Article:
June 20

The first few days of a Tory government have provided a stark insight into what kind of regime we are living under. The appointment of the pro-hanging Michael Gove as Justice Secretary, the plans to achieve the Tory dream of scrapping the Human Rights Act, the £12 billion axe looming over welfare…

In 2010, the Coalition government was greeted by a mass protest of students, whose tactics including the occupation of Tory HQ, a mass walkout on 24 November and a militant demonstration on 9 December almost toppled the government.

We need to ensure that this government gets the same treatment.

On 27 May, the National Campaign Against Fees and Cuts has called for a march on the State Opening of Parliament.

More significantly is the June 20 demonstration called by the People’s Assembly. This will be the first real test of the wider labour and socialist movement’s capacity to mobilise a show of strength in the capital.

The Tory victory has catalysed popular support for the demonstration and socialists need to organise now to ensure affiliated unions and organisations put on coaches and build the demonstration as big and widely as possible.

Sowing cynicism about the futility of A-B marches is as useless as the artificial optimism of those who think governments are always one protest or one strike away from defeat.

We need to use the next few weeks to make the build up to June 20 a period of preparing to re-found a mass anti-cuts movement that learns from the lessons of 2010-15 and overcomes the obstacles sowed in that period.

A large and militant demonstration will be a much needed boost to people’s confidence that there is a willingness to fight – and to use more radical tactics in that fight.

Organising committees for June 20 should be founded in every town and city. Inviting delegates from organisations, workplaces and trade unions is an important step in making these the basis for a rooted anti-cuts movement that represents more than the sum of its parts.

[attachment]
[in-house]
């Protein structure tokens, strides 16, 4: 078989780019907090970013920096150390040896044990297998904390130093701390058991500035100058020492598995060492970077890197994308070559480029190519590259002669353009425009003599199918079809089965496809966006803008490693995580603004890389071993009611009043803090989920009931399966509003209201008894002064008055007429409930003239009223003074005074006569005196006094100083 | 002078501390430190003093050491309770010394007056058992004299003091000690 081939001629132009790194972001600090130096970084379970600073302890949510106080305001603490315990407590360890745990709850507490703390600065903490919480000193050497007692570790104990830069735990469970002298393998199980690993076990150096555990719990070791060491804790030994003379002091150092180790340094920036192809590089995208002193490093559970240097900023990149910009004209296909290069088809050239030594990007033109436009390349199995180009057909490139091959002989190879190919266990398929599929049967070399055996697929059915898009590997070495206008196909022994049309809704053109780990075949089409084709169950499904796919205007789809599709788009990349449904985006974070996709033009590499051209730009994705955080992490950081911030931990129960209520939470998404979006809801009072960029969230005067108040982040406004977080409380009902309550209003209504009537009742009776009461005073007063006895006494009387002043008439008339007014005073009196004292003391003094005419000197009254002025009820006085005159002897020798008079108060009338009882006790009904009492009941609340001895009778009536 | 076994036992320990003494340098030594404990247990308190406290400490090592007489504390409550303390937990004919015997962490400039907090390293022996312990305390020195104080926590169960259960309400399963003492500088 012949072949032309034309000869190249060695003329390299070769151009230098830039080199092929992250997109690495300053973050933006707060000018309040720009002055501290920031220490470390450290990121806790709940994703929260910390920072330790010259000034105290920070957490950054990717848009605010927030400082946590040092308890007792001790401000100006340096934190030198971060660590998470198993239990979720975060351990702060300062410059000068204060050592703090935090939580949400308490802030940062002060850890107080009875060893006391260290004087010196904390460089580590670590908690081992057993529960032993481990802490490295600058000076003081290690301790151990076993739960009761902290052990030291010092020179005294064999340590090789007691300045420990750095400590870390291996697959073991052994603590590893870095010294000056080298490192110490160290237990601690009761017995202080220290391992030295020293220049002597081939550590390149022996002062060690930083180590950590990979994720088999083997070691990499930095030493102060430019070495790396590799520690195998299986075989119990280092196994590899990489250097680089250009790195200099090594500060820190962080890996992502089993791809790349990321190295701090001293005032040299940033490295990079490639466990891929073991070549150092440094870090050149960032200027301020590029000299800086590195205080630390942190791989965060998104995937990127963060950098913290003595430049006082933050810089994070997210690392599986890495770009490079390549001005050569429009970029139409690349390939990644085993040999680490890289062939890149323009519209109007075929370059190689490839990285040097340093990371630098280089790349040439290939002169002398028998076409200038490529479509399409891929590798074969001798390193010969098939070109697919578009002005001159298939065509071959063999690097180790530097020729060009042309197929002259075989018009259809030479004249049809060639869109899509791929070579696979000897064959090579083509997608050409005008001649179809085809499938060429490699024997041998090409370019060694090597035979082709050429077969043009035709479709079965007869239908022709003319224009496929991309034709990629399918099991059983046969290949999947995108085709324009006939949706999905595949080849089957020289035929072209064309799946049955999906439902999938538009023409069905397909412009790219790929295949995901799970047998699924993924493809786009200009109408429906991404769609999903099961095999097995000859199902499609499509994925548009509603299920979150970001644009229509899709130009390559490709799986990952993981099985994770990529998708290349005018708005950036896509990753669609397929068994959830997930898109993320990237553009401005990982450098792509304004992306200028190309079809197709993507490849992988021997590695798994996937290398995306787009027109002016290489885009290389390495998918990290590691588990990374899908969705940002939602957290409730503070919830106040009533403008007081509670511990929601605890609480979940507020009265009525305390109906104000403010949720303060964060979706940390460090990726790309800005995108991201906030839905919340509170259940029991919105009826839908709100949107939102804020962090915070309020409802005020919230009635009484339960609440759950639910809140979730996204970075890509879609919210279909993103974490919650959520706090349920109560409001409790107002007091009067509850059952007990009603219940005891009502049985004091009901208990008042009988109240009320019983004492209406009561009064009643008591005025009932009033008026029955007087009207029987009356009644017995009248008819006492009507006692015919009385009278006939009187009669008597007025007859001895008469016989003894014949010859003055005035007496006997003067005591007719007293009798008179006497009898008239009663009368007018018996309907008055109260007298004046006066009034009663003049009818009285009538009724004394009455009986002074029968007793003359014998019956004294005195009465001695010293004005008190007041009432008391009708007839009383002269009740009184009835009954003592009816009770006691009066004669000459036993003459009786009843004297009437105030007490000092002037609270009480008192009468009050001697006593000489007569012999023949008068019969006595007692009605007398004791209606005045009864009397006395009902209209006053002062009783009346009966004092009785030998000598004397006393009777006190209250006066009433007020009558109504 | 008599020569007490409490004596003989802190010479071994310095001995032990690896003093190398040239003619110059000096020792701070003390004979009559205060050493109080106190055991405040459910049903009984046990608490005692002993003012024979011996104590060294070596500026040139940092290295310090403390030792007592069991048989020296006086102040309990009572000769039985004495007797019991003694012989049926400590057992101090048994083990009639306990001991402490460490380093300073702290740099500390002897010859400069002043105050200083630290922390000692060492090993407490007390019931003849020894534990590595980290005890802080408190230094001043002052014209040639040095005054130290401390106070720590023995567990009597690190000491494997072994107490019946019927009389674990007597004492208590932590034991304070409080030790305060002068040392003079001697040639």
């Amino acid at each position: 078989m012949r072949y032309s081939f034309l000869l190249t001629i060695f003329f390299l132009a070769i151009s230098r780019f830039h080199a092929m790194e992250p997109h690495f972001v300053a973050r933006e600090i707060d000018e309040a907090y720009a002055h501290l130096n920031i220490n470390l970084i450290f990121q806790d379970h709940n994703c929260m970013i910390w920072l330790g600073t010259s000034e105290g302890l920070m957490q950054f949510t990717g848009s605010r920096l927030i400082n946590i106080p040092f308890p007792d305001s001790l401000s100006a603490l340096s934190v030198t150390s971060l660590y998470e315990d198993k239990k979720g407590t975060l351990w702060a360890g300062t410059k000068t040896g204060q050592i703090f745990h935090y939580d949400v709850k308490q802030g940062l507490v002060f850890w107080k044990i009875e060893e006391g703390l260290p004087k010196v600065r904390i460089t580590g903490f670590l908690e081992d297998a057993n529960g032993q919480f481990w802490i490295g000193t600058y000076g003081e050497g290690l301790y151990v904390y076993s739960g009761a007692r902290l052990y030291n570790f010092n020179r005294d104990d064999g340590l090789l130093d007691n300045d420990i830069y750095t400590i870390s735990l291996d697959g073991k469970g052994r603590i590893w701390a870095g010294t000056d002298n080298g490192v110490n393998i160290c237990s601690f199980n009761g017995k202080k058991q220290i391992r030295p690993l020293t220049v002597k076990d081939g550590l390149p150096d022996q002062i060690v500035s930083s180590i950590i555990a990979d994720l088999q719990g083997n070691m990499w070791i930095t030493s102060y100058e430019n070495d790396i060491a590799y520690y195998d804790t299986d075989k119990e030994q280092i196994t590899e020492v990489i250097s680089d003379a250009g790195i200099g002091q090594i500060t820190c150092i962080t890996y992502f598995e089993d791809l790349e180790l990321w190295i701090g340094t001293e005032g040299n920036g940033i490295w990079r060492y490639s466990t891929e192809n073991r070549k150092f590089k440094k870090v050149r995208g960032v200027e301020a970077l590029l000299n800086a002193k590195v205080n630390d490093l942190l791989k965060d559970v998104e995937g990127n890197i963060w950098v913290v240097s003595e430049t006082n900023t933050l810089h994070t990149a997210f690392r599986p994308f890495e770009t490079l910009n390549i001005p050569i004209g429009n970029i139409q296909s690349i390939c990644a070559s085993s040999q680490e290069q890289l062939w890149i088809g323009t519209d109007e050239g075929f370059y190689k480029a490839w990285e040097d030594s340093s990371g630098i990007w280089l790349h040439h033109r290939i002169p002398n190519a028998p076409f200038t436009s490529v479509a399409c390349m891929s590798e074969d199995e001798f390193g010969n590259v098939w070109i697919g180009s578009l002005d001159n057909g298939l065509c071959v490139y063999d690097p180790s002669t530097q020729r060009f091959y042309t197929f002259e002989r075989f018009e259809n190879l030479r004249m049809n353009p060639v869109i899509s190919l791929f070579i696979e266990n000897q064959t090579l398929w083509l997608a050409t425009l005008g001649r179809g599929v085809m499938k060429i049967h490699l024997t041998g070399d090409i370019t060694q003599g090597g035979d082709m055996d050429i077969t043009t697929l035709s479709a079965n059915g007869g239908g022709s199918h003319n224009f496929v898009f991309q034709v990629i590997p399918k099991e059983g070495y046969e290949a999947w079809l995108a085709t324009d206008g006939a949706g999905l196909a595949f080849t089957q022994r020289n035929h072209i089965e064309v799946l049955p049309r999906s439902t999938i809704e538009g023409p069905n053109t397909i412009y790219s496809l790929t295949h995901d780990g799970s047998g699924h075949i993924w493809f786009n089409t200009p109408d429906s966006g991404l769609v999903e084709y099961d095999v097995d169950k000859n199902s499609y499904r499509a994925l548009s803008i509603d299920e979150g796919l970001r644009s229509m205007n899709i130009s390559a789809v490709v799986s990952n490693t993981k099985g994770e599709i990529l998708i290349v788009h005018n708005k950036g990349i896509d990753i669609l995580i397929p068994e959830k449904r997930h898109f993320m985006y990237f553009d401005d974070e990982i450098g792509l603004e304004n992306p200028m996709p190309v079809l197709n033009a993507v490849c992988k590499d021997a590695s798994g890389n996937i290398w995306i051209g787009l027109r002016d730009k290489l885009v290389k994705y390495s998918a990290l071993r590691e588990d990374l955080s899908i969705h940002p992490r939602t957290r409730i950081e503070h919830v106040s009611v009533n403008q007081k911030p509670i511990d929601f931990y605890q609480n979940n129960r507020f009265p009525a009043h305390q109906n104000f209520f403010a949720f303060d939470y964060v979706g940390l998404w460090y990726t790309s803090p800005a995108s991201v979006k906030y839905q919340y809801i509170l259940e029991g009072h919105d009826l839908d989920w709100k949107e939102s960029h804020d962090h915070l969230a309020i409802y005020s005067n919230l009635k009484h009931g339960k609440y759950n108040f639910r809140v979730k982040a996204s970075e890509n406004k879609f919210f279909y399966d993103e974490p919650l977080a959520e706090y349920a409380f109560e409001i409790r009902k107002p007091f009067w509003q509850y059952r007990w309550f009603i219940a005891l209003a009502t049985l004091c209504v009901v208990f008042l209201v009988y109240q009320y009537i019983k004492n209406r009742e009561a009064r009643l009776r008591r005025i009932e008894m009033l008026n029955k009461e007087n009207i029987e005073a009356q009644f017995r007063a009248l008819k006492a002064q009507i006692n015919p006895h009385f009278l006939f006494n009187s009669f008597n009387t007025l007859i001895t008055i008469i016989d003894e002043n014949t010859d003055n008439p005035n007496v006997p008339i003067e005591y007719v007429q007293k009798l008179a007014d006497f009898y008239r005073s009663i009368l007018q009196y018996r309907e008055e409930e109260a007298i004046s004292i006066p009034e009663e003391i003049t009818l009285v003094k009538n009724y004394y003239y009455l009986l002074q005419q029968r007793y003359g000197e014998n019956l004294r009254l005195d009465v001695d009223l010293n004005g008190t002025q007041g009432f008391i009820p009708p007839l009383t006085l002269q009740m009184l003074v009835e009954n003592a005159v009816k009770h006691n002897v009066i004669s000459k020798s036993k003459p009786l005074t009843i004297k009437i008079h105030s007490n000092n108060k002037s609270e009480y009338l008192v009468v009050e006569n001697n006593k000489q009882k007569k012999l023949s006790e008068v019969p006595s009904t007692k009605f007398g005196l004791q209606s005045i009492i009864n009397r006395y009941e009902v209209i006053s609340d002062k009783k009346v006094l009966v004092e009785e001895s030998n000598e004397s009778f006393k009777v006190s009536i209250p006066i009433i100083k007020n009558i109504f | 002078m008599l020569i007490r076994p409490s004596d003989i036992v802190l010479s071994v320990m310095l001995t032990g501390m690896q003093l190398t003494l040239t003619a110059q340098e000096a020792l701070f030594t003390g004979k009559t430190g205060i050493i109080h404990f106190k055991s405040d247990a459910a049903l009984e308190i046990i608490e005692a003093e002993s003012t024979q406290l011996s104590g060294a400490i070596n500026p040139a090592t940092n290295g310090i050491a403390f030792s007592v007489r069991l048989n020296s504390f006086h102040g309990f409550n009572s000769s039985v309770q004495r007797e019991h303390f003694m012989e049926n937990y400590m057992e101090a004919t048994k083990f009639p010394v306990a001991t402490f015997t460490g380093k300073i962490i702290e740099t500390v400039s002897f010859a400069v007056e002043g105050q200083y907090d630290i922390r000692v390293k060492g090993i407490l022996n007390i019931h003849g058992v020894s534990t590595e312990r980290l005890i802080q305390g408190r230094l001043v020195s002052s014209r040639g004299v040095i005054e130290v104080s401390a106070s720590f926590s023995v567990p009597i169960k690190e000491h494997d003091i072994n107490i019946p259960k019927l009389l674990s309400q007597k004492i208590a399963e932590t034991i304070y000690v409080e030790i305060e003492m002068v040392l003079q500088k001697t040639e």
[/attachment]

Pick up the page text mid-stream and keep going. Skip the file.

Activists must take the demonstration into every single workplace, to every Labour Party branch, to every anti-cuts group, every trade union branch and every community campaign. Take leaflets, sign people up, ask for speakers to be invited to promote the demo and invite delegates to the organising committees. This is how we will lay the roots for a movement that can start to march and mobilise under its own momentum, throwing off the shackles of competing fronts that privilege the sectional interests of organisations over the necessary broader mobilisation of the working class.

The anti-cuts committees and competing campaigns need to found a genuinely democratic federation that can agree a strategy for struggle and effectively coordinate nationwide action.

We cannot wish away the dampening and demoralising effects of five years of setbacks, but we can act decisively to make June 20 the beginning of fighting anti-cuts movement whose strength is democratic organisation to ensure the interests of the working class fighting austerity prevail over the sectarian interests of competing organisations.

Our message must be – Down with the Tories – Tories out – organise, occupy and strike in every school, workplace, town and city.

All out for June 20!